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The house should be a place of safety and comfort, where you and members of your family can enjoy themselves without threat from harm. Of course, maintaining a safe environment takes work and effort. These tips will help ensure that your home is safe for you and other members of your household.
The kitchen is the heart of the home, where family members gather for food and conversation after a long day. However, the kitchen is also a place where people can be at risk for burns, cuts, slips and falls. To avoid kitchen injuries related to the stove, keep long hair tied back while cooking, and avoid wearing loose-fitting clothing around the stove. When using the oven, wear well insulated oven mitts. Avoid mitts that have a hole or damage.
Keep a non-slip mat on the floor beneath the kitchen sink, and if you ever decide to remodel your kitchen, install non-slip tiles. If young children live in your house, be especially careful. Don't let your toddler or young child play in the kitchen, especially when you're using the stove or the oven. Finally, use task lights while cooking to ensure that the area is well-lit. Good lighting conditions can help prevent a variety of accidents, including knife cuts.
The bathroom is a place where people can easily slip and fall. Maintaining good lighting conditions in the bathroom can help prevent falls, as can installing non-slip tiles on the floor. Bathroom safety is especially important in households where seniors live. Curbless showers and grab bars can help prevent accidents.
To prevent slips, install non-slip stickers on the bathtub or shower, and use a non-slip mat on the floor just outside the shower or bathtub. If you have toddlers around the house, turn down the temperature of your water heater to 120 degrees and install a temperature control device on the bathtub faucet, to prevent damaging scalds while your child takes a bath.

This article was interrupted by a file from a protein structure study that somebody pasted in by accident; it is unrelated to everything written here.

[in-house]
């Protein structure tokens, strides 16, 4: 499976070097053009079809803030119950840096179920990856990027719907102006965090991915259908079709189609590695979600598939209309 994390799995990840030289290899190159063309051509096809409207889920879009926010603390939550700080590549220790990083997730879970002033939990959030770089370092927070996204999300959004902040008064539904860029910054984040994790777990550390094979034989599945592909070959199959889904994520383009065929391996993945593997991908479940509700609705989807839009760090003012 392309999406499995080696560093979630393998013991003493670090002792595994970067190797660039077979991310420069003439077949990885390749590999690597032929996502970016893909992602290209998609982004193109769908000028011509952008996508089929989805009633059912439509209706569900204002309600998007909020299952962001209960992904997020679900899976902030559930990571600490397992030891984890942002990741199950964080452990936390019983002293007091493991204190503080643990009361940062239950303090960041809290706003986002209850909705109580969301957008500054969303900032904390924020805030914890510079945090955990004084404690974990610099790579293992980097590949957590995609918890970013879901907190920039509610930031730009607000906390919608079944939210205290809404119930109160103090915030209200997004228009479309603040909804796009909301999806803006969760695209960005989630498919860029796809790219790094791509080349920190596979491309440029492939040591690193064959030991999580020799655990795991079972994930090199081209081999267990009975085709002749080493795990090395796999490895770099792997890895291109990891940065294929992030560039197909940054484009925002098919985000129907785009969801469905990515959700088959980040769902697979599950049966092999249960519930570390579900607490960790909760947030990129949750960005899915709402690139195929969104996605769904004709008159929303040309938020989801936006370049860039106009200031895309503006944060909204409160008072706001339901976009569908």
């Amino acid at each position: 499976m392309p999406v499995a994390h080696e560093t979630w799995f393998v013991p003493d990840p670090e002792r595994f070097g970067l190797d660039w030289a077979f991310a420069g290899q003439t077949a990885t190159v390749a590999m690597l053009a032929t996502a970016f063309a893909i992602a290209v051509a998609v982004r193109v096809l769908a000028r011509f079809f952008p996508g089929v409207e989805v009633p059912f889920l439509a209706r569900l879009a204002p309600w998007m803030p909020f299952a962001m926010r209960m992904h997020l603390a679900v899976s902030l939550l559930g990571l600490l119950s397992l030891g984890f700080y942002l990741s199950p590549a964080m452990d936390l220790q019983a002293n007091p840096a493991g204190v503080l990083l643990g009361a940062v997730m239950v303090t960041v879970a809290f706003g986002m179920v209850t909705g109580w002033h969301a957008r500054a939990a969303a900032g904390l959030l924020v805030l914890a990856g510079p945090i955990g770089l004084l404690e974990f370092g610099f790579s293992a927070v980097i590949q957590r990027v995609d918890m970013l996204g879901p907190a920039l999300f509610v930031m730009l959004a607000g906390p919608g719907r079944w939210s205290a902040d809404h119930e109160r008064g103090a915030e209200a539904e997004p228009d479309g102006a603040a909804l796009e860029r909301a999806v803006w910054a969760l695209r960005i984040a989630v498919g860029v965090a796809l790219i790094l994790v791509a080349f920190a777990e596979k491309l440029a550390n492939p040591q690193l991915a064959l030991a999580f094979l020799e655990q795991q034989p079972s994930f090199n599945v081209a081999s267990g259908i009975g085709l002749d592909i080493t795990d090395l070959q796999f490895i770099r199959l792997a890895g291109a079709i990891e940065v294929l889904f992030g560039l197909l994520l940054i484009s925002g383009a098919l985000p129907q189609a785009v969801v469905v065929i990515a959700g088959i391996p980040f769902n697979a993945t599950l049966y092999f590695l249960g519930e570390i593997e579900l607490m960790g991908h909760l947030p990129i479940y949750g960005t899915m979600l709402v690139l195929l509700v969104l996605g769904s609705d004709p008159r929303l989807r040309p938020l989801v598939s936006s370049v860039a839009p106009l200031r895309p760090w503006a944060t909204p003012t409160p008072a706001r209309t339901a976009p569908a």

Maintain a well-lit premises, especially along walkways. Motion activated lights are helpful for keeping walkways lit. Maintain safe walkways throughout the winter by clearing brush and debris, shoveling walkways and de-icing as needed. Pull weeds that grow on walkways between cracks.
Inspect your deck or wooden porch on a regular basis, searching for signs of wood rot. Re-finish your deck or porch regularly, and replace wooden boards as needed. Maintain fences, especially if those fences are designed to keep in pets or children. Check wooden fences for signs of wood rot annually, at the same time that you check your deck or patio. Make repairs as needed yourself, or it may be easiest to hire a professional to assist.
Maintaining a safe property can help you avoid accidents and can make your house a more enjoyable place to be. The most important thing to remember when trying to avoid accidents is to be vigilant and to reassess your property on a regular basis.
Falling down a stair case can cause serious injuries. To keep your staircase safe, maintain railings and banisters at all times. Consider installing a non-slip floor runner on the floor, and if you're faced with the choice between hardwood floors and carpet, remember that carpet is much softer during a fall.
The garage is where most homeowners keep their chemicals and sharp landscaping equipment. Pets and young children can get into a lot of trouble in the garage, so be careful. Don't allow small children into the garage on their own, and if you must keep your pets in the garage for any period of time, remember to "pet proof" the space first. Put chemicals up in locked cabinets and keep sharp tools off the ground.
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